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ARS Home » Plains Area » Clay Center, Nebraska » U.S. Meat Animal Research Center » Animal Health Genomics » Research » Publications at this Location » Publication #353343

Research Project: Genomic Intervention Strategies to Prevent and/or Treat Respiratory Diseases of Ruminants

Location: Animal Health Genomics

Title: Longitudinal study of humoral immunity to bovine coronavirus, virus shedding, and treatment for bovine respiratory disease in pre-weaned beef calves

item Workman, Aspen
item Kuehn, Larry
item McDaneld, Tara
item Clawson, Michael - Mike
item LOY, JOHN - University Of Nebraska

Submitted to: BioMed Central (BMC) Veterinary Research
Publication Type: Peer Reviewed Journal
Publication Acceptance Date: 4/26/2019
Publication Date: 5/22/2019
Citation: Workman, A.M., Kuehn, L.A., McDaneld, T.G., Clawson, M.L., Loy, J.D. 2019. Longitudinal study of humoral immunity to bovine coronavirus, virus shedding, and treatment for bovine respiratory disease in pre-weaned beef calves. BioMed Central (BMC) Veterinary Research. 15:161.

Interpretive Summary: Bovine respiratory disease (BRD) is the leading cause of illness and death for all production classes of cattle and calves in the United States. BRD is caused by complex interactions among the host, viruses, bacteria, stress and the environment. Bovine coronavirus (BCV) is a viral pathogen that has recently been described as being an important player in respiratory disease in weaned cattle entering the feedlot. Multiple studies have shown BCV can be isolated from the lungs of sick calves, and that cattle that enter the feedlot with high titers of anti-BCV antibodies are less likely to develop BRD than those with low antibody titers. In contrast, the relationship between anti-BCV antibody titers, BCV infection, and BRD in nursing beef calves has not been comprehensively evaluated. To address this important knowledge gap, we serially sampled calves from multiple research herds from birth to weaning to determine the whether shedding of BCV is associated with BRD and whether high levels of anti-BCV antibodies protect calves from BCV infection and disease. This study found that BCV was significantly associated with BRD cases; however, there was no correlation between antibody titers and virus infection or disease. Thus, high antibody titers did not appear to protect calves from disease. The aspects of the immune system (antibodies or cellular components) that are associated with protection from BCV infection and BRD are unknown and have hinderd the development of effective control strategies. This is significant, as there are currently no licensed BCV vaccines to aid in the prevention of BRD. This study represents a first step in understanding how host immunity relates to BCV infection and how BCV interacts with other pathogens to cause disease in nursing calves. This work has important implications for diagnostic labs, vaccine producers, and researchers investigating the contributions of BCV to BRD.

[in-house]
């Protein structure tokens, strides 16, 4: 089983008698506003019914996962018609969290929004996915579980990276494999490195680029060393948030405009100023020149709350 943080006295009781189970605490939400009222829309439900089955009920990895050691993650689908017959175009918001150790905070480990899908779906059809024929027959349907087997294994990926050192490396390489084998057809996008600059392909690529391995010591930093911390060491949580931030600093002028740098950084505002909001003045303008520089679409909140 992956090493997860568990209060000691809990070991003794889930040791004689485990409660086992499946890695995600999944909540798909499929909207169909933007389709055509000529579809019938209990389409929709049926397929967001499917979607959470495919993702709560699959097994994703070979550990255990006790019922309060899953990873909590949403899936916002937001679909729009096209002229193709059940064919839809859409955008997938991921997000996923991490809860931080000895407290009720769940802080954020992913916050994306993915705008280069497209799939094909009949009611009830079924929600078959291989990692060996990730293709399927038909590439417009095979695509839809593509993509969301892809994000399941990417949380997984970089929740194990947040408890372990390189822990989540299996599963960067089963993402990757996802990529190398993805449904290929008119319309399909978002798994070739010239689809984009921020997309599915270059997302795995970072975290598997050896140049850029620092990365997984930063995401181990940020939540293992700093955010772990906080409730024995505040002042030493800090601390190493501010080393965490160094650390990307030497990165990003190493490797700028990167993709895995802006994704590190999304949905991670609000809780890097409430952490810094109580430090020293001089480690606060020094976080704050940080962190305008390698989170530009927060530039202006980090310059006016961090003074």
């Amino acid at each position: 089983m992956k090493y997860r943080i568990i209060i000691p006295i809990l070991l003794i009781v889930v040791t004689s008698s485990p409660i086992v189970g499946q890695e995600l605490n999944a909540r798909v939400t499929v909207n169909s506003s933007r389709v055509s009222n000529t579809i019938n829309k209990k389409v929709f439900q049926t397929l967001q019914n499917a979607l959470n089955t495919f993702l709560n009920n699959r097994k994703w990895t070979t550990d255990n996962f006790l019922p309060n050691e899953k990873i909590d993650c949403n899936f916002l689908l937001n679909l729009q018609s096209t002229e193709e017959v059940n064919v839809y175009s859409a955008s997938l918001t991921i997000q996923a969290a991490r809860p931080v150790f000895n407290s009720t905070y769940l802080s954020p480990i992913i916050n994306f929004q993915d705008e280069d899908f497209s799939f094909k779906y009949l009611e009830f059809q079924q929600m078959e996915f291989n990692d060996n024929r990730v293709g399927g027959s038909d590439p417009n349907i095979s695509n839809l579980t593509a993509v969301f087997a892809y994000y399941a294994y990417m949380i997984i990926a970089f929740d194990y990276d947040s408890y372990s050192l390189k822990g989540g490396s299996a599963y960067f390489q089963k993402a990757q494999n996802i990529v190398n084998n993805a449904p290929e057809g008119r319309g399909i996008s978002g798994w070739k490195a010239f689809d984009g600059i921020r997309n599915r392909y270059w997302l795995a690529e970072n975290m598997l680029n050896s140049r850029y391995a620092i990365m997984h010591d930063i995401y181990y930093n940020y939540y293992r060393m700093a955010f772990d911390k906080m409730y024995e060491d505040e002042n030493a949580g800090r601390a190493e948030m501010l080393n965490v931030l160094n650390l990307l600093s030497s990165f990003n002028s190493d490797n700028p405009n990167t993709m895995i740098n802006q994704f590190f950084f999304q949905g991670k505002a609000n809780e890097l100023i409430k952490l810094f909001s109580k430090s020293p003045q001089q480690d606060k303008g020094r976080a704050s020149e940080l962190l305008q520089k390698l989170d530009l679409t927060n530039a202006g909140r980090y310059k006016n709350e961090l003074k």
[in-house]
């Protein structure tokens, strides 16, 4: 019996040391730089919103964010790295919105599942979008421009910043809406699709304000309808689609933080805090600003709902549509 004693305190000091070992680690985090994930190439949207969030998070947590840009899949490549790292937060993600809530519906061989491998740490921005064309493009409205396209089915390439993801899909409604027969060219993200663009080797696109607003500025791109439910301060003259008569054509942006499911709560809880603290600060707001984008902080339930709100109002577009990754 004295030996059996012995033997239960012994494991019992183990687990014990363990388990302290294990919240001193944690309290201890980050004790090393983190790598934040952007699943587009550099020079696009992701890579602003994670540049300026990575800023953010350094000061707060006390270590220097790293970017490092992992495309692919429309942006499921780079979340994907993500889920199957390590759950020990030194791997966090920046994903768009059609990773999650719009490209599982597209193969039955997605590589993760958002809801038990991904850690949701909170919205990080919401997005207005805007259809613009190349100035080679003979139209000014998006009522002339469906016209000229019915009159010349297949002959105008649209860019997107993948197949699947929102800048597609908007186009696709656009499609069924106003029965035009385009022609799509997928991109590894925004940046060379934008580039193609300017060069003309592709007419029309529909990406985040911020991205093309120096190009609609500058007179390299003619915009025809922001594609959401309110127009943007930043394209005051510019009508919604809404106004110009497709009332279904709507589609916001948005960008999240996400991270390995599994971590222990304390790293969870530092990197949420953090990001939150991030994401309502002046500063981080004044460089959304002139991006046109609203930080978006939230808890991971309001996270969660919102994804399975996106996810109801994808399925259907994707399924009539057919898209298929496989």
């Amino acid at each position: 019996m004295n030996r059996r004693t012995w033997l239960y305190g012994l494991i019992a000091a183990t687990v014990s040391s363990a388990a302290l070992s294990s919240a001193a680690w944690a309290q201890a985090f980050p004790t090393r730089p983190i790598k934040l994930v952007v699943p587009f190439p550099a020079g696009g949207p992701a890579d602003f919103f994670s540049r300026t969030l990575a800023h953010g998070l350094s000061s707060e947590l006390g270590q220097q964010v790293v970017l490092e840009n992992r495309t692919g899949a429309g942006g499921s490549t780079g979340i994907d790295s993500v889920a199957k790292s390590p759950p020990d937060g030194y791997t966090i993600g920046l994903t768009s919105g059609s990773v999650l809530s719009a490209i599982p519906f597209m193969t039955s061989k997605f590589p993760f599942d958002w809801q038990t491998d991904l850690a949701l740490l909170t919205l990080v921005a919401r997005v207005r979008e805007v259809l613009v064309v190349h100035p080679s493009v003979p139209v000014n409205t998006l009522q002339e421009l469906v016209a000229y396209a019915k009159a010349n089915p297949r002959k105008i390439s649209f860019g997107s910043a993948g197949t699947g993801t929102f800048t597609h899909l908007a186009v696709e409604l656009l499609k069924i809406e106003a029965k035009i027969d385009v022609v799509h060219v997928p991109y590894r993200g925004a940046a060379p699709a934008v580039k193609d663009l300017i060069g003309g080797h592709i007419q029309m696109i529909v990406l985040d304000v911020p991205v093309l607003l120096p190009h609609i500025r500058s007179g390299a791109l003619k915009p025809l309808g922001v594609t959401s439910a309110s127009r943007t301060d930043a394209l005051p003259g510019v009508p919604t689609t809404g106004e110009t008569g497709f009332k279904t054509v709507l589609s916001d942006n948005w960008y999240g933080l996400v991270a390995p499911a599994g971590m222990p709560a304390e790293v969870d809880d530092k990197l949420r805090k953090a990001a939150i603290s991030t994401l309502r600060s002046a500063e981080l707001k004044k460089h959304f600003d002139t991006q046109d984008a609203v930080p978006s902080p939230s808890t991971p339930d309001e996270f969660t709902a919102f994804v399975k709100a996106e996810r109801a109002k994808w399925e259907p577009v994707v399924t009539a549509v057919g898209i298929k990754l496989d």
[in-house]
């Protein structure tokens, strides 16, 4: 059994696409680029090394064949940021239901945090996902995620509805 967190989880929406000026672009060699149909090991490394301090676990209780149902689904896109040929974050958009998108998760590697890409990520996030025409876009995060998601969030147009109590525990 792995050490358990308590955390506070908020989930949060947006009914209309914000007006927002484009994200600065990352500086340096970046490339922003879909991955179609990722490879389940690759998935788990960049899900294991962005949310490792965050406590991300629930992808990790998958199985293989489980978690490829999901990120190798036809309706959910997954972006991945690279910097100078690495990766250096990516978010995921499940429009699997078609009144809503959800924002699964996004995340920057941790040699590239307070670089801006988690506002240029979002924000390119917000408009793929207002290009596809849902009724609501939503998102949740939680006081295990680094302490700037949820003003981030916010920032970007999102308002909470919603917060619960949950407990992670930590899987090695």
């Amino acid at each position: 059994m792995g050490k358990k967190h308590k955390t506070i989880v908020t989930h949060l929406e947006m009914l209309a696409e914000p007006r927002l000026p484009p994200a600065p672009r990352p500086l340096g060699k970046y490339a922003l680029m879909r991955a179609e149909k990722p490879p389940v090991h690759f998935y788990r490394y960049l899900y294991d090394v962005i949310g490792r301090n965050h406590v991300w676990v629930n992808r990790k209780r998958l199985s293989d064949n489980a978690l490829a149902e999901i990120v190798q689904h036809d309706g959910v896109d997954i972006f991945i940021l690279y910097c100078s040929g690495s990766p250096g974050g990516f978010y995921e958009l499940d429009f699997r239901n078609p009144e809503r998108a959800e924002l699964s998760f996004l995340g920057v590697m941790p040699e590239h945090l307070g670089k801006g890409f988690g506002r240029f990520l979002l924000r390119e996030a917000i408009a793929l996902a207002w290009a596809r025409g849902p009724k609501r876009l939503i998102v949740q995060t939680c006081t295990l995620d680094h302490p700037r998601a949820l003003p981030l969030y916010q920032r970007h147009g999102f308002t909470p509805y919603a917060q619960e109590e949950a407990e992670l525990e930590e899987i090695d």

Technical Abstract: Background: Bovine coronavirus (BCV) is associated with respiratory infections in cattle of all ages; however, a temporal study to evaluate the effect of BCV immunity on virus shedding and bovine respiratory disease (BRD) incidence in pre-weaned beef calves has not been reported. Thus, we report here a prospective study in three herds of crossbred beef calves (n = 817) with endemic BCV. Serial blood samples for measurement of serum anti-BCV antibody titers and nasal swabs for detection of BCV and other common viral and bacterial BRD pathogens were collected from all calves or subsets of calves at predetermined times from birth through weaning. The calves were monitored for BRD and those that developed signs of respiratory disease were sampled for diagnostic testing. To discover additional risk factors that could have influenced BRD development, sequence analysis of the BCV strain(s) circulating in each herd, and the prevalence of common opportunistic bacterial pathogens in the upper respiratory tract of sick and apparently healthy cattle were also evaluated. Results: Two hundred forty-eight of the 817 study calves (30.4%) were treated for BRD prior to weaning; 246 of those were from a single herd involved in two outbreaks of BRD leading to mass treatment of all calves in that group. Molecular diagnostic testing found BCV and Histophilus somni in nasal swabs taken at the time of BRD treatment. Between herd analyses revealed anti-BCV serum antibody abundance did not associate with the incidence of BRD or BCV shedding, though these measurements may have been hindered by the long periods between sample collections. Analysis of the BCV spike gene hypervariable region revealed four polymorphisms in 15 isolates from the three herds, making strain variation unlikely to account for differences in treatment rates between herds. Persistent or recurrent shedding episodes of BCV occurred in some animals treated for BRD. Conclusion: Co-detection of BCV and H. somni at the time of the disease outbreak suggests that these pathogens contributed to disease pathogenesis. Developing appropriate control measures for respiratory BCV infections may help decrease the incidence of pre-weaning BRD. The role of antibodies in protection must still be further defined.